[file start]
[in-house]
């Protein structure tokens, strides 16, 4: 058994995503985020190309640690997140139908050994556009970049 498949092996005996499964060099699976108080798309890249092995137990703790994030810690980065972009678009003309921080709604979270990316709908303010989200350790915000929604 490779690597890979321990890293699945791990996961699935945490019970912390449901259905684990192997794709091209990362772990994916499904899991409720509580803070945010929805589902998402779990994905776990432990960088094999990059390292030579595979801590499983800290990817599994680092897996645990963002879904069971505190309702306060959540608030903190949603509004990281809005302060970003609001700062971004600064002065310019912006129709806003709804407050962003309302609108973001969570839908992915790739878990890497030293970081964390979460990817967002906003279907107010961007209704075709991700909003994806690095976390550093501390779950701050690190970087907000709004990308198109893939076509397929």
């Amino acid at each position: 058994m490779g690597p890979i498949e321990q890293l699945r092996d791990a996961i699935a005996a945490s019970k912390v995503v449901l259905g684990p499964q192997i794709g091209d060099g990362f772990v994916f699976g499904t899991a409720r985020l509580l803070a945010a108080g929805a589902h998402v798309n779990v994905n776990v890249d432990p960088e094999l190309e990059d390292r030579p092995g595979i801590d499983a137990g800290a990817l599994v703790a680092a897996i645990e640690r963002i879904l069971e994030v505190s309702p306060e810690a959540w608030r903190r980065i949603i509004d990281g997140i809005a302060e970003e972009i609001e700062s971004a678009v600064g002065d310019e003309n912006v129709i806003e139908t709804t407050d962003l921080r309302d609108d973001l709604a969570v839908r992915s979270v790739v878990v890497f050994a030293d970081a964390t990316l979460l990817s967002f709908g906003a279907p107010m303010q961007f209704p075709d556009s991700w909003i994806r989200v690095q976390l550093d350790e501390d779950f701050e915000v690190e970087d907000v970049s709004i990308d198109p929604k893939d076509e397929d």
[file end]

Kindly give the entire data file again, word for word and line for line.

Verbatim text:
[in-house]
């Protein structure tokens, strides 16, 4: 058994995503985020190309640690997140139908050994556009970049 498949092996005996499964060099699976108080798309890249092995137990703790994030810690980065972009678009003309921080709604979270990316709908303010989200350790915000929604 490779690597890979321990890293699945791990996961699935945490019970912390449901259905684990192997794709091209990362772990994916499904899991409720509580803070945010929805589902998402779990994905776990432990960088094999990059390292030579595979801590499983800290990817599994680092897996645990963002879904069971505190309702306060959540608030903190949603509004990281809005302060970003609001700062971004600064002065310019912006129709806003709804407050962003309302609108973001969570839908992915790739878990890497030293970081964390979460990817967002906003279907107010961007209704075709991700909003994806690095976390550093501390779950701050690190970087907000709004990308198109893939076509397929």
């Amino acid at each position: 058994m490779g690597p890979i498949e321990q890293l699945r092996d791990a996961i699935a005996a945490s019970k912390v995503v449901l259905g684990p499964q192997i794709g091209d060099g990362f772990v994916f699976g499904t899991a409720r985020l509580l803070a945010a108080g929805a589902h998402v798309n779990v994905n776990v890249d432990p960088e094999l190309e990059d390292r030579p092995g595979i801590d499983a137990g800290a990817l599994v703790a680092a897996i645990e640690r963002i879904l069971e994030v505190s309702p306060e810690a959540w608030r903190r980065i949603i509004d990281g997140i809005a302060e970003e972009i609001e700062s971004a678009v600064g002065d310019e003309n912006v129709i806003e139908t709804t407050d962003l921080r309302d609108d973001l709604a969570v839908r992915s979270v790739v878990v890497f050994a030293d970081a964390t990316l979460l990817s967002f709908g906003a279907p107010m303010q961007f209704p075709d556009s991700w909003i994806r989200v690095q976390l550093d350790e501390d779950f701050e915000v690190e970087d907000v970049s709004i990308d198109p929604k893939d076509e397929d």